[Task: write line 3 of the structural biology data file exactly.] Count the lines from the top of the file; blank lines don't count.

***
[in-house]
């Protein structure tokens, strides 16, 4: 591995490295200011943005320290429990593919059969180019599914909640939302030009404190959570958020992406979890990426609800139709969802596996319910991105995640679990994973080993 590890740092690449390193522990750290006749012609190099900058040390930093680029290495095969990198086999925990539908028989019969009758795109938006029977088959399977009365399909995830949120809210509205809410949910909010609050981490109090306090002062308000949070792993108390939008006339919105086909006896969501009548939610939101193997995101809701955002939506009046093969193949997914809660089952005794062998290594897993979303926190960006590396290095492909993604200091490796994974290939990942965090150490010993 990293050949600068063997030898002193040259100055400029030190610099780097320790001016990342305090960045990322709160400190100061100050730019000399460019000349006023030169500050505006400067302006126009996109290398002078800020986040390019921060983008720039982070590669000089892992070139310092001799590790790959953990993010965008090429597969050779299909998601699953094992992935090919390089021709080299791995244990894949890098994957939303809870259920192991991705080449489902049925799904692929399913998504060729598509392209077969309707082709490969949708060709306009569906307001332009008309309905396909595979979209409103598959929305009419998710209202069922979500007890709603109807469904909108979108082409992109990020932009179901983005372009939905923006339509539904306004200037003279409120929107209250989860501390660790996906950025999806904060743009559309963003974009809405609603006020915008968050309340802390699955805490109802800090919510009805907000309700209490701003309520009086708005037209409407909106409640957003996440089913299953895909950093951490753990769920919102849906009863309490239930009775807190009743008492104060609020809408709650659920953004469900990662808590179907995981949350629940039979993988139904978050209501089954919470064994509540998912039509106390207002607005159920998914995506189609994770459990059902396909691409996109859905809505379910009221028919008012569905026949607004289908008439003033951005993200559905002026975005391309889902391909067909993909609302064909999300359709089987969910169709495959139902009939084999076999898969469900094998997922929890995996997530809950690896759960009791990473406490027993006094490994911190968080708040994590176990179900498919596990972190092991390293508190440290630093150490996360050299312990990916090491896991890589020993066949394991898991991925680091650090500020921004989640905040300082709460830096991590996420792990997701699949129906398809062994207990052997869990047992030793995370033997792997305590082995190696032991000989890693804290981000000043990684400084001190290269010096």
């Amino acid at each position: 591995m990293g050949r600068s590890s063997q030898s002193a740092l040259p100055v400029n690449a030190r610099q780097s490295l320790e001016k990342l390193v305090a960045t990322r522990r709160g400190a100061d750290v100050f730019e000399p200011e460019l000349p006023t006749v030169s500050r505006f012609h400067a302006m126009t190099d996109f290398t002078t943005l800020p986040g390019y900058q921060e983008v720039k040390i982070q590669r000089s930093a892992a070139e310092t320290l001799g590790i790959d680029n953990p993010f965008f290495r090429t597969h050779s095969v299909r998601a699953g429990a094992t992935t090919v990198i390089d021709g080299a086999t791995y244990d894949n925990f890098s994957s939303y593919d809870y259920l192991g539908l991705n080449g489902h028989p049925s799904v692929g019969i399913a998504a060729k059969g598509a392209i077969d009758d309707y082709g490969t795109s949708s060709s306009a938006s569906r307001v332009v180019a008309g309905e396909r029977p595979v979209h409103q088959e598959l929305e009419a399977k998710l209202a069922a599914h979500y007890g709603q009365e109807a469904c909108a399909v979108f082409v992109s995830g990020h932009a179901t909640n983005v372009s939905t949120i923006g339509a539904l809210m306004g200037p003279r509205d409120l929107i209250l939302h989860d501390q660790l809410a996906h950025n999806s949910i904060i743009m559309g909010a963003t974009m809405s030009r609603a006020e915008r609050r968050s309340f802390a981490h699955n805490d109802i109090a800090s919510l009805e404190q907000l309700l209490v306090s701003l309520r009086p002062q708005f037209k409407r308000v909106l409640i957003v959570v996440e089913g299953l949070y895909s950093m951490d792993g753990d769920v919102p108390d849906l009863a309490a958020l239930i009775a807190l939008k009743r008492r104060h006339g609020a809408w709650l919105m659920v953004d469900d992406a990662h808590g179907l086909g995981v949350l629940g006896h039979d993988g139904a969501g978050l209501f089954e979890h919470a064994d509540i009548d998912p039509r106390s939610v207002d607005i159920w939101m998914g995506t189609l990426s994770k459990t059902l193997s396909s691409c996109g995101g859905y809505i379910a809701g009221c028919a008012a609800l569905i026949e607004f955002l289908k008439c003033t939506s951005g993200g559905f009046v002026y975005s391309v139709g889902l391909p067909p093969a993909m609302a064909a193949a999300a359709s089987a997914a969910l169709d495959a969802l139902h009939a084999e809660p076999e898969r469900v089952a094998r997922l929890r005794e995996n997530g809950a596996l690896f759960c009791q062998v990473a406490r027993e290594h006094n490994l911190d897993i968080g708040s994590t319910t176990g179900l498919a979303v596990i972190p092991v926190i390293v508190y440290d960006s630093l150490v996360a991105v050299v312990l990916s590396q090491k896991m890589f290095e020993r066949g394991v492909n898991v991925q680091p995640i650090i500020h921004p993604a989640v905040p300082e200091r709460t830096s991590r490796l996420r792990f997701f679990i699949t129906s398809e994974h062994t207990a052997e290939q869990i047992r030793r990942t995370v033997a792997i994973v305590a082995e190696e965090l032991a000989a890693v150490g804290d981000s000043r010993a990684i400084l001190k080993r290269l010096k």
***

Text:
């Amino acid at each position: 591995m990293g050949r600068s590890s063997q030898s002193a740092l040259p100055v400029n690449a030190r610099q780097s490295l320790e001016k990342l390193v305090a960045t990322r522990r709160g400190a100061d750290v100050f730019e000399p200011e460019l000349p006023t006749v030169s500050r505006f012609h400067a302006m126009t190099d996109f290398t002078t943005l800020p986040g390019y900058q921060e983008v720039k040390i982070q590669r000089s930093a892992a070139e310092t320290l001799g590790i790959d680029n953990p993010f965008f290495r090429t597969h050779s095969v299909r998601a699953g429990a094992t992935t090919v990198i390089d021709g080299a086999t791995y244990d894949n925990f890098s994957s939303y593919d809870y259920l192991g539908l991705n080449g489902h028989p049925s799904v692929g019969i399913a998504a060729k059969g598509a392209i077969d009758d309707y082709g490969t795109s949708s060709s306009a938006s569906r307001v332009v180019a008309g309905e396909r029977p595979v979209h409103q088959e598959l929305e009419a399977k998710l209202a069922a599914h979500y007890g709603q009365e109807a469904c909108a399909v979108f082409v992109s995830g990020h932009a179901t909640n983005v372009s939905t949120i923006g339509a539904l809210m306004g200037p003279r509205d409120l929107i209250l939302h989860d501390q660790l809410a996906h950025n999806s949910i904060i743009m559309g909010a963003t974009m809405s030009r609603a006020e915008r609050r968050s309340f802390a981490h699955n805490d109802i109090a800090s919510l009805e404190q907000l309700l209490v306090s701003l309520r009086p002062q708005f037209k409407r308000v909106l409640i957003v959570v996440e089913g299953l949070y895909s950093m951490d792993g753990d769920v919102p108390d849906l009863a309490a958020l239930i009775a807190l939008k009743r008492r104060h006339g609020a809408w709650l919105m659920v953004d469900d992406a990662h808590g179907l086909g995981v949350l629940g006896h039979d993988g139904a969501g978050l209501f089954e979890h919470a064994d509540i009548d998912p039509r106390s939610v207002d607005i159920w939101m998914g995506t189609l990426s994770k459990t059902l193997s396909s691409c996109g995101g859905y809505i379910a809701g009221c028919a008012a609800l569905i026949e607004f955002l289908k008439c003033t939506s951005g993200g559905f009046v002026y975005s391309v139709g889902l391909p067909p093969a993909m609302a064909a193949a999300a359709s089987a997914a969910l169709d495959a969802l139902h009939a084999e809660p076999e898969r469900v089952a094998r997922l929890r005794e995996n997530g809950a596996l690896f759960c009791q062998v990473a406490r027993e290594h006094n490994l911190d897993i968080g708040s994590t319910t176990g179900l498919a979303v596990i972190p092991v926190i390293v508190y440290d960006s630093l150490v996360a991105v050299v312990l990916s590396q090491k896991m890589f290095e020993r066949g394991v492909n898991v991925q680091p995640i650090i500020h921004p993604a989640v905040p300082e200091r709460t830096s991590r490796l996420r792990f997701f679990i699949t129906s398809e994974h062994t207990a052997e290939q869990i047992r030793r990942t995370v033997a792997i994973v305590a082995e190696e965090l032991a000989a890693v150490g804290d981000s000043r010993a990684i400084l001190k080993r290269l010096k």